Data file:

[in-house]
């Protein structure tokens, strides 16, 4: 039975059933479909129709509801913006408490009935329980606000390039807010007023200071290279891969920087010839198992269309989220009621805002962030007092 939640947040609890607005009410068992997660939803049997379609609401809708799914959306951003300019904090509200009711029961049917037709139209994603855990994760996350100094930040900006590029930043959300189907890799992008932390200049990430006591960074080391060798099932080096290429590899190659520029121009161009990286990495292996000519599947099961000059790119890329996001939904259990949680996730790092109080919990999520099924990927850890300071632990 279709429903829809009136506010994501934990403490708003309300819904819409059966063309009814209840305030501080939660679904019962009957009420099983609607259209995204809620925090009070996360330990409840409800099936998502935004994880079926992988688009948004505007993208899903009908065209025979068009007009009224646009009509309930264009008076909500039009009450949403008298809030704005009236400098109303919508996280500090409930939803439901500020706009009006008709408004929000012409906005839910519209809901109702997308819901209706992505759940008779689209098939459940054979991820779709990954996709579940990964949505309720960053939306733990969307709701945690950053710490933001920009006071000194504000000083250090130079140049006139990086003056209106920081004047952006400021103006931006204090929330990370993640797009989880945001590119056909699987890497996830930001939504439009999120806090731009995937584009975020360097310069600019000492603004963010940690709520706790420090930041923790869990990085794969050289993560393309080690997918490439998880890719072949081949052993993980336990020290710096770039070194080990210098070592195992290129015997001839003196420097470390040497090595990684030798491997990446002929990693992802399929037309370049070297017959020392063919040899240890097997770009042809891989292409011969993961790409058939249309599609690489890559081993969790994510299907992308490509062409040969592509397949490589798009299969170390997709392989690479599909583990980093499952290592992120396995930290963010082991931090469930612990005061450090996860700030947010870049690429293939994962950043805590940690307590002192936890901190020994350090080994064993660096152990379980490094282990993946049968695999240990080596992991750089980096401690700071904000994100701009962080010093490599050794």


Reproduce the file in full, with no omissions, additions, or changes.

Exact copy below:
[in-house]
């Protein structure tokens, strides 16, 4: 039975059933479909129709509801913006408490009935329980606000390039807010007023200071290279891969920087010839198992269309989220009621805002962030007092 939640947040609890607005009410068992997660939803049997379609609401809708799914959306951003300019904090509200009711029961049917037709139209994603855990994760996350100094930040900006590029930043959300189907890799992008932390200049990430006591960074080391060798099932080096290429590899190659520029121009161009990286990495292996000519599947099961000059790119890329996001939904259990949680996730790092109080919990999520099924990927850890300071632990 279709429903829809009136506010994501934990403490708003309300819904819409059966063309009814209840305030501080939660679904019962009957009420099983609607259209995204809620925090009070996360330990409840409800099936998502935004994880079926992988688009948004505007993208899903009908065209025979068009007009009224646009009509309930264009008076909500039009009450949403008298809030704005009236400098109303919508996280500090409930939803439901500020706009009006008709408004929000012409906005839910519209809901109702997308819901209706992505759940008779689209098939459940054979991820779709990954996709579940990964949505309720960053939306733990969307709701945690950053710490933001920009006071000194504000000083250090130079140049006139990086003056209106920081004047952006400021103006931006204090929330990370993640797009989880945001590119056909699987890497996830930001939504439009999120806090731009995937584009975020360097310069600019000492603004963010940690709520706790420090930041923790869990990085794969050289993560393309080690997918490439998880890719072949081949052993993980336990020290710096770039070194080990210098070592195992290129015997001839003196420097470390040497090595990684030798491997990446002929990693992802399929037309370049070297017959020392063919040899240890097997770009042809891989292409011969993961790409058939249309599609690489890559081993969790994510299907992308490509062409040969592509397949490589798009299969170390997709392989690479599909583990980093499952290592992120396995930290963010082991931090469930612990005061450090996860700030947010870049690429293939994962950043805590940690307590002192936890901190020994350090080994064993660096152990379980490094282990993946049968695999240990080596992991750089980096401690700071904000994100701009962080010093490599050794």